Meant to be watched, that is…In a bar with the sound down. An engineer, a high school basketball coach, a Radio Shack manager, a executive car deliver-er, and a state employee walk into a bar, just like they have for the past 25 years. The bar is Brown’s Diner, and the occasion is annual: The opening of baseball season the way God intended: Baseball in the daytime and in the country of origin*.
Our ritual pre-dates the dawning of the sports bar (at least in Nashville). We all love the cheeseburgers at Brown’s and they have always had these cheesy 19-inch TV sets mounted on the wall (well, they once had a so-called large screen for a short time, but the thing broke and nobody ever fixed it, and then one day it disappeared and the cheesy 19-inch TV that was there BeFore the large-screen reappeared, and all was right with the world). Since Terry the bar-tender (and owner) was always a big baseball fan, we knew that the opening day baseball game would be on the tube.
Some years we finagled the afternoon off and nursed Bud from the bottle(s) as long as any game was on. Some years, like this one, some of us have to hie on back to the workplace. Every year, the conversation overtakes the game until something dramatic happens. The Yankees usually appear at some point and the rest of the crew makes fun of me and the pin-strippers. It’s all as comfortable as a worn-in pair of sweatpants you look forward to putting on when you get home from a rough-ass day at the orifice.
It’s not trendy or remotely the best place to watch a game. What it is for a few hours is the best place in the universe. Baseball opening, spring welcomed and friends laughing. Today was our 25th anniversary. Not all of us have made it every year, but at least two of us have been there each appointed time (I’ve been there 23 out of 25 years). We are grayer, paunchier and some of us have lost a step or two, but for those few hours it really doesn’t matter one iota.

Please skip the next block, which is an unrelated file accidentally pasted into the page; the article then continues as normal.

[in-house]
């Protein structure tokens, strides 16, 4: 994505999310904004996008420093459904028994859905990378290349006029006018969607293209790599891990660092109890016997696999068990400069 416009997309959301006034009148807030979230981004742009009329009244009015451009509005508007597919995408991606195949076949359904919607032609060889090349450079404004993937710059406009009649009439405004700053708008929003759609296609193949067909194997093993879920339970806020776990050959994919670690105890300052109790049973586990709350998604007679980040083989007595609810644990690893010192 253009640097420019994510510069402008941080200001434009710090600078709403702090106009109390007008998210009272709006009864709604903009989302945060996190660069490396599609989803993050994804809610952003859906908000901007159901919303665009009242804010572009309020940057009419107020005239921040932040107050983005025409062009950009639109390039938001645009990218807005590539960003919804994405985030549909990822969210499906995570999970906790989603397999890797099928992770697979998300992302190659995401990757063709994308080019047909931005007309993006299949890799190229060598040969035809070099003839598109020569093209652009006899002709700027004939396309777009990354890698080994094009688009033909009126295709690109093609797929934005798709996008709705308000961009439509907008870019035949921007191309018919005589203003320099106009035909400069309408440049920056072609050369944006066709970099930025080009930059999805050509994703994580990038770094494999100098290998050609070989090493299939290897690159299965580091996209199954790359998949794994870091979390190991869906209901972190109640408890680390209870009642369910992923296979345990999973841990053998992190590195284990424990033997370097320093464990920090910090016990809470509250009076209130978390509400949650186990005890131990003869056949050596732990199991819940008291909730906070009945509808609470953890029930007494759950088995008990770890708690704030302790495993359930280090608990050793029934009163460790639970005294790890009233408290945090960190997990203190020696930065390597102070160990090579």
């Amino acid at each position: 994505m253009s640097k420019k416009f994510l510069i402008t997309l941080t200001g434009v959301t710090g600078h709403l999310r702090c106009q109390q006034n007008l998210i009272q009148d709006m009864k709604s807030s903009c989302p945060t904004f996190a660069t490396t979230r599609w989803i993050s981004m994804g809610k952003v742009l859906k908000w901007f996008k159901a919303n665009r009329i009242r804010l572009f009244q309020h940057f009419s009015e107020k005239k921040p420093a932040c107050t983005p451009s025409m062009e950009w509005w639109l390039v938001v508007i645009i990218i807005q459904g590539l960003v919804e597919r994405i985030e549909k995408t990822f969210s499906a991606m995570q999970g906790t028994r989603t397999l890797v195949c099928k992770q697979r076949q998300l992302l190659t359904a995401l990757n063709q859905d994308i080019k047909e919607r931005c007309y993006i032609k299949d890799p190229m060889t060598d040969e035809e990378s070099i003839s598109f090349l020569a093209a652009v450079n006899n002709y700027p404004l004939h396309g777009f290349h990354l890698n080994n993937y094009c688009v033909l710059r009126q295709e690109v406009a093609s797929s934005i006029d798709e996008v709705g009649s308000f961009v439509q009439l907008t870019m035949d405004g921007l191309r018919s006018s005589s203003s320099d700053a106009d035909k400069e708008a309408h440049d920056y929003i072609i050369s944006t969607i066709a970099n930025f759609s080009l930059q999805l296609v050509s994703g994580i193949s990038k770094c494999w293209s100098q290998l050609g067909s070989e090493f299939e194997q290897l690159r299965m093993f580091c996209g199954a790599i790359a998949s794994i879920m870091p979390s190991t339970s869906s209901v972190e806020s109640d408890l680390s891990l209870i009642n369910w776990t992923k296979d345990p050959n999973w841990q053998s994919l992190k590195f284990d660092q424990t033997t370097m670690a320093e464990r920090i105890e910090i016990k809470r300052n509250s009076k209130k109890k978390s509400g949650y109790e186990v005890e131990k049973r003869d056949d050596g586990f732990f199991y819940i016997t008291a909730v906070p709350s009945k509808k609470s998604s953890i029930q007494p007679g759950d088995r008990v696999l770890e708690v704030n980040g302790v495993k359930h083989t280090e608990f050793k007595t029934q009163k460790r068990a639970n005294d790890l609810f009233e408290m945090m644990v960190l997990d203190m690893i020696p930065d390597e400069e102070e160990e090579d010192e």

*nothing really wrong with Major League baseball played in different countries, but it should be played in the USA for opening day.
Most people would not choose to fly to New York in the dead of winter, AFTER Christmas. Most people flying to NY would at least visit Manhattan, stay in Manhattan or Brooklyn. That’s most people..
Me..i’m flying into Kennedy in a few hours, then taking the Air Train to Jamaica Plains (not THAT Jamaica, the warm one..) so that I can board a Long Island Railroad train to Babylon, Long Island.
Yes, for me, it’s Babylon revisited. I get to hang out with a bunch of guys who are baseball idiots such as myself. We play a game called APBA (baseball simulation game with board and computer version). It’s a little geeky. My apathy meter re being geeky vis’ a vis’ baseball is in the red. I just don’t care a’tall. I love the game. I love my baseball buddies. Our group is comprised of an ex-cop, a judge, two Fox TV sports directors, a salesman, a contractor, a chaplain, sports copy writer for a paper in Westchester and a few other odds and ends including state employees. Our commonality is mostly baseball..in this case, that’s all that matters. I don’t know how these guys are going to vote in the primaries or the general election. I could care less.